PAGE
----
Witness examination in international arbitration: doing it right is only the beginning

By Epaminontas Triantafilou, (Of Counsel, Quinn Emanuel, London)

Witness examination, and in particular cross-examination, is a legal process familiar to many due to its frequent use in the numerous legal TV shows and in cinema – discounting of course for the several inaccuracies inserted in the name of poetic license that have caused at least one seasoned professional to leap from his armchair “in a shower of biscuits and fury“.

Rooted in the common law, the practice of counsel examining a fact or expect witness is a well-established way of seeking to confirm or impeach the veracity and accuracy of evidence, or the credibility of the witness.  Simultaneously, counsel for the side that presents the witness has the opportunity to defend the witness during cross-examination, and to rehabilitate the witness on re-direct.

It is perhaps trite to note that cross-examination in international arbitration takes place astride the rift that exists between the civil law and the common law as to the presentation of evidence.  In simple terms, the civil law lays emphasis on documentary evidence and in many instances discounts entirely the testimony of “partial” witnesses.  By contrast, the common law encourages the “testing” of witness evidence by direct confrontation in open court, and allows for credible witness testimony to supersede documents in evidentiary value.  In common law systems, cross-examination is a potent weapon, if deployed effectively.

Continue reading Witness examination in international arbitration: doing it right is only the beginning

Breaking the Bond: Vulture Funds and Investment Arbitration

by Dimitri Euler
and Giuseppe Bianco

The recent decision on jurisdiction and admissibility in Abaclat and others v Argentina [i] has brought to the arbitration community’s attention the issue of sovereign defaults and restructurings. Several legal scholars have speculated about the potential consequences of its evolution.[ii] Moreover, the French government recently has filed an amicus brief in the proceedings NML v Argentina in New York.[iii]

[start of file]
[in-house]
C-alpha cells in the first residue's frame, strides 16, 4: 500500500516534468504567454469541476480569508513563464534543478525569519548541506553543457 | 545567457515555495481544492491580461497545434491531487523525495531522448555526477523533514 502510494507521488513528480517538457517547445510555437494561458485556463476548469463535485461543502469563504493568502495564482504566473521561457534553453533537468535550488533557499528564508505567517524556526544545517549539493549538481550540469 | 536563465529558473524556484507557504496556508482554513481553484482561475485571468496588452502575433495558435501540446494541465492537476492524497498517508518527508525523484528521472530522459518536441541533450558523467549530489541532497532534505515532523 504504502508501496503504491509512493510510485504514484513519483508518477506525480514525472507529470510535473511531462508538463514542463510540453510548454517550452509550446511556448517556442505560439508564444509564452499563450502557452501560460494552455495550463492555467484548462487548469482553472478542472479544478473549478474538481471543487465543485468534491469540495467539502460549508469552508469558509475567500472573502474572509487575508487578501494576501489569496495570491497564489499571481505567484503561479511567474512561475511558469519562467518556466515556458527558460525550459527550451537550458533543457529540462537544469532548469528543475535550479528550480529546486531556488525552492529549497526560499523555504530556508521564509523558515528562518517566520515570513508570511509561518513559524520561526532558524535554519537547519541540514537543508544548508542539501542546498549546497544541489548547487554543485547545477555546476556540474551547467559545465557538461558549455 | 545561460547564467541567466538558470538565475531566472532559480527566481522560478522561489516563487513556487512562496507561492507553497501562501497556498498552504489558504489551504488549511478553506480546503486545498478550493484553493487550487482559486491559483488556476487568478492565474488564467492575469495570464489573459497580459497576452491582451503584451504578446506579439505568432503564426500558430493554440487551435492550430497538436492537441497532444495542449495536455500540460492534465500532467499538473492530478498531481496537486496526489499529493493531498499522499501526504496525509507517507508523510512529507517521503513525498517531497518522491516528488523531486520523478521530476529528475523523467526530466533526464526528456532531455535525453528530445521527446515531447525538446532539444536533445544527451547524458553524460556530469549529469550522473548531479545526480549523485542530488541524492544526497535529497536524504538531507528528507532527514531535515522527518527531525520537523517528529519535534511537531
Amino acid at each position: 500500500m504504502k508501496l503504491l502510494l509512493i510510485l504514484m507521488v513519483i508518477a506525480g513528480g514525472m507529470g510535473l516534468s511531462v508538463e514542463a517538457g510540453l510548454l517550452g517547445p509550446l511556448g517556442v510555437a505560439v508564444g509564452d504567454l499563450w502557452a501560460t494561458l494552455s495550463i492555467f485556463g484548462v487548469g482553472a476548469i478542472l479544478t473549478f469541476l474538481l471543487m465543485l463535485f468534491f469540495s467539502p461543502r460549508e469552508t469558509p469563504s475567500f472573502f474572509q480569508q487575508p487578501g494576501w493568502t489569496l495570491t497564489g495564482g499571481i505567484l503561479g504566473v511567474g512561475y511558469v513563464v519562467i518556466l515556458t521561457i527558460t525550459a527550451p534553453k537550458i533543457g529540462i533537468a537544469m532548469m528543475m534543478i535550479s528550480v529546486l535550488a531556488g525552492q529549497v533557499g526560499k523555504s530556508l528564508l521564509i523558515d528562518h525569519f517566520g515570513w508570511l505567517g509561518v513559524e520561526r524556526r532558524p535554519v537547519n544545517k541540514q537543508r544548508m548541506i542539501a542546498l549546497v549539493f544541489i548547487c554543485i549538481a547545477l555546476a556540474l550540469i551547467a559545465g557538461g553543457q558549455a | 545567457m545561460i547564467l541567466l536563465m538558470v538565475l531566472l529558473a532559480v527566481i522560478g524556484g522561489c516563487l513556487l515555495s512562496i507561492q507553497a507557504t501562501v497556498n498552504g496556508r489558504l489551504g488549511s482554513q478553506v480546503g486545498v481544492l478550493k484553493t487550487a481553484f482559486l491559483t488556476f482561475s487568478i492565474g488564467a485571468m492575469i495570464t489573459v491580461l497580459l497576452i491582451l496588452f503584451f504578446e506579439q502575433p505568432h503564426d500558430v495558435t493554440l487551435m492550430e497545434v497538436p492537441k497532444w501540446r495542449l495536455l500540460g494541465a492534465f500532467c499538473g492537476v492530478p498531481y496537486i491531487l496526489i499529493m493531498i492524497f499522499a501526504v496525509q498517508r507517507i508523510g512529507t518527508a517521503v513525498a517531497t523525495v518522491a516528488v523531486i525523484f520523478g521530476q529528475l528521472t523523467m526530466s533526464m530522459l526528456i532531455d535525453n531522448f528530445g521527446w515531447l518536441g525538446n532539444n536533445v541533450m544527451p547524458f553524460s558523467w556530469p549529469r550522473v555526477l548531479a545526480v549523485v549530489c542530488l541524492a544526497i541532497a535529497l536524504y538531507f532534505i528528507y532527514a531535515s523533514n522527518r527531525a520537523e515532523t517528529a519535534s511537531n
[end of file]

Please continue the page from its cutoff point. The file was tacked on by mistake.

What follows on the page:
This blog focuses on vulture funds, which are at the centre of international investment law. The blog also focuses on the potential defences available to the host state. In this regard, the blog elaborates on public policy in the context of International Centre for Settlement of Investment Disputes (“ICSID”) and non-ICSID proceedings. Lastly, the blog addresses the different procedural means of a host state in response to the claim of an investor.


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Belgium Adopts New Law on Arbitration

by Erica Stein (Counsel, Hanotiau & van den Berg, Brussels)
and Maarten Draye (Senior Associate, Hanotiau & van den Berg, Brussels)

On 1 September 2013, a new arbitration law came into effect in Belgium.  The new law is modern and progressive, and underlines Belgium’s ambitions to increase its popularity as a venue for international arbitrations.